Klimt

(Austria/Germany/Great Britain/France, 2005; director's cut, 132 minutes; producer's cut, 96 minutes)

On his deathbed in Vienna in 1918, artist Gustav Klimt revisits his life and his infatuation with women. Diffuse, opaque fantasy on a real-life character that is most definitely not a biographical study, but more of an abstruse meditation on memory and inspiration; for fans of its director only. At the producers' request, Ruiz prepared a shorter cut of the film.

An Epo-Film/Film-Line/Lunar Films/Gemini Films production, in association with Andreas Schmid. Starring John Malkovich, Veronica Ferres, Stephen Dillane, Saffron Burrows, Sandra Ceccarelli, Nikolai Kinski. Directed and written by Raúl Ruiz, based on an idea by Dieter Pochlatko and Herbert Vesely; produced by Dieter Pochlatko, Arno Ortmair, Matthew Justice and Andreas Schmid; English screenplay adaptation by Gilbert Adair; music by Jorge Arriagada; director of photography, Ricardo Aronovich; production designers, Rudi Czettel and Katharina Wöppermann; costume designer, Birgit Hutter; film editor, Valeria Sarmiento.

Comments

Anonymous said…
Good news; Outsider Pictures is distributing this film in America in 2007.

I wouldn't say it's for "fans of its director only," but you shouldn't go expecting a conventional "biopic."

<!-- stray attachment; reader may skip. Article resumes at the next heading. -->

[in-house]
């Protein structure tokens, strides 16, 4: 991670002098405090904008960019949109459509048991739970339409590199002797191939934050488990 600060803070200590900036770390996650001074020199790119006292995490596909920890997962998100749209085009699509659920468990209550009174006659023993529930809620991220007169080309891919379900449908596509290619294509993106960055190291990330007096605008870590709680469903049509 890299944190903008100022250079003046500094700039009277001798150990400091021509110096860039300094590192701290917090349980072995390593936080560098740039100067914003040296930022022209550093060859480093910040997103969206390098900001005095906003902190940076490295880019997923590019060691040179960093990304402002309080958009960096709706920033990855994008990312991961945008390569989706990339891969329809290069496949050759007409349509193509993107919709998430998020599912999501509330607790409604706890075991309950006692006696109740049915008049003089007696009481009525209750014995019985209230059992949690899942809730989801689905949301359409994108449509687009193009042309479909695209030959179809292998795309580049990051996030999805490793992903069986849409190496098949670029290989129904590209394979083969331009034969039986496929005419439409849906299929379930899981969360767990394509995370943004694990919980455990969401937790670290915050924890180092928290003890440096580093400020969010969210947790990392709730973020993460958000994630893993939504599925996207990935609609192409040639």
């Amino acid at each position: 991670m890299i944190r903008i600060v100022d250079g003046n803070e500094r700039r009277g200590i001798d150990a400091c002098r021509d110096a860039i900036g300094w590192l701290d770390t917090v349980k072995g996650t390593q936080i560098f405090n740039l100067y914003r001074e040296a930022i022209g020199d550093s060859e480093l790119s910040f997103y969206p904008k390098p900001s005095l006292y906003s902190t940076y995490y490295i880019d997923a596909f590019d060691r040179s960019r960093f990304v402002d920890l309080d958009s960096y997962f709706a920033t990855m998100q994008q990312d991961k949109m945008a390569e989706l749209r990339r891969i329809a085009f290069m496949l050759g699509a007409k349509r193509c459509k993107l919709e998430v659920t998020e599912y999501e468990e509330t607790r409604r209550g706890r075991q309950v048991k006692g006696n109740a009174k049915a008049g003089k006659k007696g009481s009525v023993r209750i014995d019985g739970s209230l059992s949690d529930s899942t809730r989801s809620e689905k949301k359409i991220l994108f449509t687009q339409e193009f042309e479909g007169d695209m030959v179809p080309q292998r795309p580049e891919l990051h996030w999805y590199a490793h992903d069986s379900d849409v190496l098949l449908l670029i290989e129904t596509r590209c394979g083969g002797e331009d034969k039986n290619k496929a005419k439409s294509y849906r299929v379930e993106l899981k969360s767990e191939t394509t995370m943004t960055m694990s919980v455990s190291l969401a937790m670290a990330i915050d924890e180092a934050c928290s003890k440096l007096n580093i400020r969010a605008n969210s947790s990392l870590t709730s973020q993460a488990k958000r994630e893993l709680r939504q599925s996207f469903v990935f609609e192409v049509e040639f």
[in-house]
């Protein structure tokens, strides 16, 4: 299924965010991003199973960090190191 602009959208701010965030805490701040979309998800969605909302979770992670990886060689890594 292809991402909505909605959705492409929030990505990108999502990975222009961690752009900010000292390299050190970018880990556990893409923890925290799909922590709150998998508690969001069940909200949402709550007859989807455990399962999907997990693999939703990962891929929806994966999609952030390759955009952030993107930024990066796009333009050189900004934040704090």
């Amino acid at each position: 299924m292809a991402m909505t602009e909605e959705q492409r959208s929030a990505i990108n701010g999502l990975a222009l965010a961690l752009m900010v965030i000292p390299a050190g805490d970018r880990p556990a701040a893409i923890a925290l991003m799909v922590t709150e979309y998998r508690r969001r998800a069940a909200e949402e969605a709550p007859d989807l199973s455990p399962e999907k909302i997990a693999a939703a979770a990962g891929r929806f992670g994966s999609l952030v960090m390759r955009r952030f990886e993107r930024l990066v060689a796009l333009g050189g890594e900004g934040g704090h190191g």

This film will appeal to people moved by the spirit of Klimt's work and for those who enjoy surreal films and approach it with an open mind. If you like what was done with Frida, then you might enjoy this take on Klimt.

You might want to research Ruiz a little before viewing this, to have a sense of how he approaches film--especially genre work such as "biopics"--how he breaks down conventions.
Jorge Mourinha said…
I quite like Salma Hayek and Julie Taymor's take on Frida, and I am familiar with other works by Ruiz (I love what he did with Proust on Le Temps Retrouvé) which is why I was quite disappointed in Klimt. It felt somewhat as if he was treading water, and having said that I do think that if you're not familiar with Ruiz this might not be the ideal starting point.
Anonymous said…
And the bad news is that they decided to go with the cut up version of the film! Why? Especially when so many who have seen the shorter cut say that it ruins the film. Even the UK DVD is the shorter 97 min cut up.

Popular Posts